True unplugging the power source is much faster but it's on the other side of the house, in my brother's room  and sometimes I want to reboot it because I want my Dynamic IP address changed and sometimes I do not have access to my brother's room because he might be with girlfriend, friends, etc. so I really really need a modem or modem/router with a responsive GUI and no the GUI is not snappier after unplugging the power source.

 

My ISP provides this particular modem even if I get it replaced, the results will be the same anyhow I'll need to replace it so I can get my hands on those extra features I mentioned.

 

I cannot still decide whether to purchase modem and router as separate devices or 2 in 1 device (modem/router).

 

My location is Greece, RJ32 is the only port we use for Internet Connectivity there are no ISP who provide Ethernet connectivity



#10 +BudMan

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Posted 01 July 2014 - 18:00

What device do you think well provide dsl and only be modem.. Maybe they are available in Greece? In the US, I have not see a standalone dsl modem in years and years and years.. They are all gateways (modem/router combo)

If you can put your isp device in bridge mode, then sure you can put any router you want behind it. You may need PPPoE support depending on your isp?

Even if you double nat, its not all that big a deal - not optimal, but will work. Just on the 1st device put your IP of your router in the DMZ, so all unsolicited traffic is sent to that IP. It is as close to being directly connected as you can get sometimes. Then you have all the features you want on your 2nd device. And that is what you port forward on, qos on, wireless on, etc.

#11 +RedReddington

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Posted 01 July 2014 - 18:08

In the UK Virgin Media do this BudMan. 

 

http://www.virginmed...odem-lights.jpg

 

Its a simple modem and you have to put whatever you want on the end. 



#12 OP MariosX

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Posted 01 July 2014 - 18:24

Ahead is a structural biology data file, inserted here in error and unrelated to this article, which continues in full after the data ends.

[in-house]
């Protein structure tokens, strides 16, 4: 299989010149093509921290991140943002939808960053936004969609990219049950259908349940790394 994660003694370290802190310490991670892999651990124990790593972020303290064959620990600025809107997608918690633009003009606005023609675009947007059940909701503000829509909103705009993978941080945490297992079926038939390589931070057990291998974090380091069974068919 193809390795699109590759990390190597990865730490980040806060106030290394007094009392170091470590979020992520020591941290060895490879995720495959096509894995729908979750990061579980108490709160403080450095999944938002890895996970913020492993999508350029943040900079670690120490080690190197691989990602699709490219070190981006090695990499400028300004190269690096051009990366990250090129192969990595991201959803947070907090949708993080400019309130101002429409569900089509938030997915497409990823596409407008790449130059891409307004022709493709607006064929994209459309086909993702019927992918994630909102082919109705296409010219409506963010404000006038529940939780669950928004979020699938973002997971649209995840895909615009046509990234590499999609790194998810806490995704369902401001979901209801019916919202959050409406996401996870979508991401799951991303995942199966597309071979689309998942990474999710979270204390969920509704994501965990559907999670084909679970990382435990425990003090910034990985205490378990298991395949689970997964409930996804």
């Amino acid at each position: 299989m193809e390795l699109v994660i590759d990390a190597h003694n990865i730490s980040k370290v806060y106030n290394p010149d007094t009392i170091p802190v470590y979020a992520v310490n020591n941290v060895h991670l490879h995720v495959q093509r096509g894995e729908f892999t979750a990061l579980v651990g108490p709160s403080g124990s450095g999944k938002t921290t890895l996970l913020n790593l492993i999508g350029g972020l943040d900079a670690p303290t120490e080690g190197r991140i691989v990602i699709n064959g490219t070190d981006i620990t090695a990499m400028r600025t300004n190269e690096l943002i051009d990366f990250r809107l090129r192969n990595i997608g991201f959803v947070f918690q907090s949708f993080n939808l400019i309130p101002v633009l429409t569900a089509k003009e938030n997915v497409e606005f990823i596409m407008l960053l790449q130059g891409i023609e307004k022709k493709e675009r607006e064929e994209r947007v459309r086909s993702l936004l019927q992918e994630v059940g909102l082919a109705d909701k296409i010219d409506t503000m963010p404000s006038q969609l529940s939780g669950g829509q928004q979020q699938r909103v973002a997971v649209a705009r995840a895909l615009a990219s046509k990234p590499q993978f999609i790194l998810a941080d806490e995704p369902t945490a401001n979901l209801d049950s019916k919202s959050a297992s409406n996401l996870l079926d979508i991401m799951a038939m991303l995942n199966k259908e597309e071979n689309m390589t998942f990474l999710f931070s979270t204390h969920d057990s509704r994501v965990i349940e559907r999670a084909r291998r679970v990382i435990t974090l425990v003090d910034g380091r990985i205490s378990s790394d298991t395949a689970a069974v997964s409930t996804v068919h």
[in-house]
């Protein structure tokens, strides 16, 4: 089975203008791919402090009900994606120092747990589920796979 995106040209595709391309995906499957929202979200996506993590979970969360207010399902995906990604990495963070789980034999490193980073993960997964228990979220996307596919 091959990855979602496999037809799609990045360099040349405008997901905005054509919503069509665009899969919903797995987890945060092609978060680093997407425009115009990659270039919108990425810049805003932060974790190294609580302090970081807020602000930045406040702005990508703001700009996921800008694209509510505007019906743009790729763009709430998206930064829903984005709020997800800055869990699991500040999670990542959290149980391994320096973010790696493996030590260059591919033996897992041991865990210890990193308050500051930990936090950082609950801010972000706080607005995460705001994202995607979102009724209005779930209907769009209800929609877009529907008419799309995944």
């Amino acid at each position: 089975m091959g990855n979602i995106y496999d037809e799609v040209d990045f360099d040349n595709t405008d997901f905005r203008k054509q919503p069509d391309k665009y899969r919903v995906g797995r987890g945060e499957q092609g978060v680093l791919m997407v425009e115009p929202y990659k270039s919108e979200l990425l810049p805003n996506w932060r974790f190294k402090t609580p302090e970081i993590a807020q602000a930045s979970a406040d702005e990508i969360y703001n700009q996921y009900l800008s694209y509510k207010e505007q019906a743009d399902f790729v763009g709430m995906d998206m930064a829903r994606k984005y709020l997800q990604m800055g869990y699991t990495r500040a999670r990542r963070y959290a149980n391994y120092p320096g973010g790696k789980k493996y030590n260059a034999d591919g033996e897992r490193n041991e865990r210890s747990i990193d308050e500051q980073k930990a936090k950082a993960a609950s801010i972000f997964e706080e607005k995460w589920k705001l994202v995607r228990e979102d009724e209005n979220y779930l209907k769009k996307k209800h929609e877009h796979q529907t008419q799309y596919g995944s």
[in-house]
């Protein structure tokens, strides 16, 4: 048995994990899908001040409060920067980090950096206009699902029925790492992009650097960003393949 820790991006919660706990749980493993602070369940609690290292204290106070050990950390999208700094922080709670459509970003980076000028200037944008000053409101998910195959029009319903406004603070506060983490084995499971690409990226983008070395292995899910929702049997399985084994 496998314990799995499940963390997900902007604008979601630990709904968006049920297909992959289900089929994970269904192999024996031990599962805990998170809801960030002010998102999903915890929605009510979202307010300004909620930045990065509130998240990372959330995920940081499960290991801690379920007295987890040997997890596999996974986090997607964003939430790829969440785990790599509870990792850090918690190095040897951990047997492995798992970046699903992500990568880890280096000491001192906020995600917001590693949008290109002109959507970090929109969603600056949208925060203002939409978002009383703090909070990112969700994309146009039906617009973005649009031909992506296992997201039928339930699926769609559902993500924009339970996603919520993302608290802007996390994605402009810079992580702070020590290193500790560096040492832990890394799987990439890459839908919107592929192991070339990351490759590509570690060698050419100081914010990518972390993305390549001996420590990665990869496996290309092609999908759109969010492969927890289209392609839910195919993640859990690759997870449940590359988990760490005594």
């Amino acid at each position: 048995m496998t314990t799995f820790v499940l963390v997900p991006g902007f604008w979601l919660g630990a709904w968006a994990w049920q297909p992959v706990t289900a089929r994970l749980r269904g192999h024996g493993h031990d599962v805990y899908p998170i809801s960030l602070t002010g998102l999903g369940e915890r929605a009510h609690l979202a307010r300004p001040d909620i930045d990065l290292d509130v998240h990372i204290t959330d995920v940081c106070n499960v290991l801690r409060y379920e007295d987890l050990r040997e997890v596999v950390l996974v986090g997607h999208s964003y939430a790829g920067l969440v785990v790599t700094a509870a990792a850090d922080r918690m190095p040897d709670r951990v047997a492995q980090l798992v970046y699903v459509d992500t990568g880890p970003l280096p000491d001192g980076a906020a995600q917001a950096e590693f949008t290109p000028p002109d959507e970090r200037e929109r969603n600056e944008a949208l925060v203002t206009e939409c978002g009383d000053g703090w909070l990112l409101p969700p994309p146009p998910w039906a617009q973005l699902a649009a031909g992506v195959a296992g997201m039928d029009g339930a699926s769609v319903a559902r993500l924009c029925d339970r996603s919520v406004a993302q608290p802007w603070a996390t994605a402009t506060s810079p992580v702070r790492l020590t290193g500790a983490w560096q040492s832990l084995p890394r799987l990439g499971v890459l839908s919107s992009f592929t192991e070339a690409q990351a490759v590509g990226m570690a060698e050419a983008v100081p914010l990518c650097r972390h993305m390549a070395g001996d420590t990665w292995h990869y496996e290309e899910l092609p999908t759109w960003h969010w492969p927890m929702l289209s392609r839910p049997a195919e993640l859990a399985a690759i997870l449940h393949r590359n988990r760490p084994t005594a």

I was wrong, we use RJ11  not RJ32...
So a device as this http://www.tp-link.c...el=TD-8816#spec

as a stand alone modem will work



#13 +BudMan

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Posted 01 July 2014 - 18:32

that is NOT a modem, that is a gateway ;)

ADSL2+ Modem Router
TD-8816

"Provide Internet access via ADSL Service and create a wired sharing network, all with one product"
"High speed DSL modem and NAT router in one device provides economical networking solution"

@Chuck - yeah I hear ya, in the US many cable connections are pure modems as well, I have one a sb6120. The OP is talking DSL connection.

#14 OP MariosX

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Posted 01 July 2014 - 23:00

that is NOT a modem, that is a gateway ;)

ADSL2+ Modem Router
TD-8816

"Provide Internet access via ADSL Service and create a wired sharing network, all with one product"
"High speed DSL modem and NAT router in one device provides economical networking solution"

@Chuck - yeah I hear ya, in the US many cable connections are pure modems as well, I have one a sb6120. The OP is talking DSL connection.

 

So not good for me?



#15 OP MariosX

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Posted 04 July 2014 - 16:36

This is not a gateway right??

http://www.dlink.com...-ethernet-modem

 

This is a modem right? That's the one I need in order to work with the ASUS router right?